Photofragmentation of 2-deoxy-D-ribose molecules in the gas phase.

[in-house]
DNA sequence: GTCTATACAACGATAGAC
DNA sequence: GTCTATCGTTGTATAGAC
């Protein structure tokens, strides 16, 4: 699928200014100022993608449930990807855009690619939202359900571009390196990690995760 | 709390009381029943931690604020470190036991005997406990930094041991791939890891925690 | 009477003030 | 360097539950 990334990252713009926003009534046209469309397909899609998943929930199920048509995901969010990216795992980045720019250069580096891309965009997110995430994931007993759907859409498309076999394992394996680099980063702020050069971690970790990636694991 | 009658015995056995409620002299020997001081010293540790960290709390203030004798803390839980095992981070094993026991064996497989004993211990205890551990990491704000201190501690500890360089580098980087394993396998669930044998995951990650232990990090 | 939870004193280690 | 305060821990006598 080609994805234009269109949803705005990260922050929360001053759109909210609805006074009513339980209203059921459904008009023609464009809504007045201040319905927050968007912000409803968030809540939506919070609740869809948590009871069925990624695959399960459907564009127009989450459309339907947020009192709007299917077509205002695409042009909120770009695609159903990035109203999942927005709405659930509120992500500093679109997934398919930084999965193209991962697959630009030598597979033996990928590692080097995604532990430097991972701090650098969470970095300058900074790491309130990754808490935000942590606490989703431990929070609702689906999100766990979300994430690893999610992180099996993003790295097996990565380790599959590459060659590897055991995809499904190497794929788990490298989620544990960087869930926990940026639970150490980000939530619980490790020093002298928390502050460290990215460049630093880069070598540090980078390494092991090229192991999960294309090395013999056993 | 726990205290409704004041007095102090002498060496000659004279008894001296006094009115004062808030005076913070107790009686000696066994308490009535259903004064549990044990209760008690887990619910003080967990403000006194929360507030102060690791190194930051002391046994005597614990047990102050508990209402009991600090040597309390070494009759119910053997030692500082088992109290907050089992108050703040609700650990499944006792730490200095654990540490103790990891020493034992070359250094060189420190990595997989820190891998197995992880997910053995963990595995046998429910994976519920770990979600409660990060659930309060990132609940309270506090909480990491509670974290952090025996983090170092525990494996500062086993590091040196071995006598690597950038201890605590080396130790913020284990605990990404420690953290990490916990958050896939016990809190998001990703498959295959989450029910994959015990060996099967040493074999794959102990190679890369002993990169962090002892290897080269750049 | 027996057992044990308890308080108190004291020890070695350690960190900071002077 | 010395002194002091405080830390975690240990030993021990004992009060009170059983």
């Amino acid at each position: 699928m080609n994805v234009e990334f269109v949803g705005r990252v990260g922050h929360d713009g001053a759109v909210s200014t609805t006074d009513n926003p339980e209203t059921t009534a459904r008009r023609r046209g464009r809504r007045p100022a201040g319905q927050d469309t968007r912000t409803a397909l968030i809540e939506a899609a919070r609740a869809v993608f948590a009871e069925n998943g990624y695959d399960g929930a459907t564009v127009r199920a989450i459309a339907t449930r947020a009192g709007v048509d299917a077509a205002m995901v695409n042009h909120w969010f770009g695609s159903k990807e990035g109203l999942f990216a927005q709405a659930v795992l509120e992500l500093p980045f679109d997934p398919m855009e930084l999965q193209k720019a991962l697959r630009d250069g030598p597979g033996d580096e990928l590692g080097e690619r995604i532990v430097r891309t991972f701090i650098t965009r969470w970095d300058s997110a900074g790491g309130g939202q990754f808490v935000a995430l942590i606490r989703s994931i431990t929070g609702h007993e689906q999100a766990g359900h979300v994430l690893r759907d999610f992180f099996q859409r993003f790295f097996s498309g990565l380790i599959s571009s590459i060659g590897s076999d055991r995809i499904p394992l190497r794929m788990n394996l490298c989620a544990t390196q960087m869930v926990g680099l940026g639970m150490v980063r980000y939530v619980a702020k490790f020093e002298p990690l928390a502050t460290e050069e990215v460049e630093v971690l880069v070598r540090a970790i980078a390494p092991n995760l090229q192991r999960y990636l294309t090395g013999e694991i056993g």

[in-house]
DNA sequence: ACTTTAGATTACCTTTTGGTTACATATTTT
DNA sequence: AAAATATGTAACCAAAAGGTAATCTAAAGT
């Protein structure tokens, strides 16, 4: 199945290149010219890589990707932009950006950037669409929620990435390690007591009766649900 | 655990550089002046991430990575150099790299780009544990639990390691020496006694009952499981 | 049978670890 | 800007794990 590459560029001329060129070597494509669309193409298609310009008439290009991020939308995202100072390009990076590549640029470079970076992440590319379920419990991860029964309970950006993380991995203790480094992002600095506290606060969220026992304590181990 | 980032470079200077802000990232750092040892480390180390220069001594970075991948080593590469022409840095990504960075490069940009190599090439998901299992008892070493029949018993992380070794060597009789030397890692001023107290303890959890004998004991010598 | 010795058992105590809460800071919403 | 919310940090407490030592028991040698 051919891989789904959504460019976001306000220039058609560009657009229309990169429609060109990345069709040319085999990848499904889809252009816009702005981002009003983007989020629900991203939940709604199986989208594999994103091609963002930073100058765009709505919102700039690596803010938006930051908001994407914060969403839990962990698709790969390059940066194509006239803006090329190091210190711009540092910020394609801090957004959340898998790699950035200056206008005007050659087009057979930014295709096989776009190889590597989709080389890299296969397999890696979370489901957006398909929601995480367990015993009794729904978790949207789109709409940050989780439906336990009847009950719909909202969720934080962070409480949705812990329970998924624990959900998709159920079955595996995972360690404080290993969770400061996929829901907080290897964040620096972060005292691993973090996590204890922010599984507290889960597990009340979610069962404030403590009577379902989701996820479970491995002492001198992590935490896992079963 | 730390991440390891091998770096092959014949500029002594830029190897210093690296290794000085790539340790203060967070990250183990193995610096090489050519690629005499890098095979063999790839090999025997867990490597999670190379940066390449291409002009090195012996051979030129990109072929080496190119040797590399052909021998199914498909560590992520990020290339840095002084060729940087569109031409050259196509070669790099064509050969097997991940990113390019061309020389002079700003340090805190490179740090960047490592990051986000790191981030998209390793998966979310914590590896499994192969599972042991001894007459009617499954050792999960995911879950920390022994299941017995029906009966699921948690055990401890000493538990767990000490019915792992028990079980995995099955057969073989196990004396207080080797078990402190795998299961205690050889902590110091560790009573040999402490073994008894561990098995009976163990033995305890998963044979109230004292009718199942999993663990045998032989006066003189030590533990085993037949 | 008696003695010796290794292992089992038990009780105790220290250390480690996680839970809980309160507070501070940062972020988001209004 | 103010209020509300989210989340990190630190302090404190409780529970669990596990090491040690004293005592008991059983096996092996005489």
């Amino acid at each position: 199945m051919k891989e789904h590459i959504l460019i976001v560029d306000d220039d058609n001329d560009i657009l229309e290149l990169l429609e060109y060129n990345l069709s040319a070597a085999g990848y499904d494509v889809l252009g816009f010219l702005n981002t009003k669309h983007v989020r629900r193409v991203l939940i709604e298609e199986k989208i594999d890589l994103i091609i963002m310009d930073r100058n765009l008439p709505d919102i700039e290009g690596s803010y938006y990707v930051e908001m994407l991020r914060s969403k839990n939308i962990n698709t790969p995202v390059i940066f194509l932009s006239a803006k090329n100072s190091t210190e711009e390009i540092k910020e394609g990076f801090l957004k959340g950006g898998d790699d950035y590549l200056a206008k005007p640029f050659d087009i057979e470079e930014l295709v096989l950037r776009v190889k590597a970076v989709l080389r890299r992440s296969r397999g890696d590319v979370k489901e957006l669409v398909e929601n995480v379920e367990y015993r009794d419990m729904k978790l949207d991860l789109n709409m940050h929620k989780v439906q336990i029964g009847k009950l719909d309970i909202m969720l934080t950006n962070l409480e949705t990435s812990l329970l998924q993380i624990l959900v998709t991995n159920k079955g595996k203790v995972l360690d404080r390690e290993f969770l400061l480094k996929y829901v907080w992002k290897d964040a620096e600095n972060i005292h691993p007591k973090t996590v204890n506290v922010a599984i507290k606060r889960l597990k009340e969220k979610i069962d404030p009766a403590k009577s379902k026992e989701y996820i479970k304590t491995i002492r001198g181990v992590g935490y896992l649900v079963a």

ABSTRACT We have measured the synchrotron-induced photofragmentation of isolated 2-deoxy-D-ribose molecules (C(5)H(10)O(4)) at four photon energies, namely, 23.0, 15.7, 14.6, and 13.8 eV. At all photon energies above the molecule's ionization threshold we observe the formation of a large variety of molecular cation fragments, including CH(3) (+), OH(+), H(3)O(+), C(2)H(3) (+), C(2)H(4) (+), CH(x)O(+) (x=1,2,3), C(2)H(x)O(+) (x=1-5), C(3)H(x)O(+) (x=3-5), C(2)H(4)O(2) (+), C(3)H(x)O(2) (+) (x=1,2,4-6), C(4)H(5)O(2) (+), C(4)H(x)O(3) (+) (x=6,7), C(5)H(7)O(3) (+), and C(5)H(8)O(3) (+). The formation of these fragments shows a strong propensity of the DNA sugar to dissociate upon absorption of vacuum ultraviolet photons. The yields of particular fragments at various excitation photon energies in the range between 10 and 28 eV are also measured and their appearance thresholds determined. At all photon energies, the most intense relative yield is recorded for the m/q=57 fragment (C(3)H(5)O(+)), whereas a general intensity decrease is observed for all other fragments- relative to the m/q=57 fragment-with decreasing excitation energy. Thus, bond cleavage depends on the photon energy deposited in the molecule. All fragments up to m/q=75 are observed at all photon energies above their respective threshold values. Most notably, several fragmentation products, for example, CH(3) (+), H(3)O(+), C(2)H(4) (+), CH(3)O(+), and C(2)H(5)O(+), involve significant bond rearrangements and nuclear motion during the dissociation time. Multibond fragmentation of the sugar moiety in the sugar-phosphate backbone of DNA results in complex strand lesions and, most likely, in subsequent reactions of the neutral or charged fragments with the surrounding DNA molecules.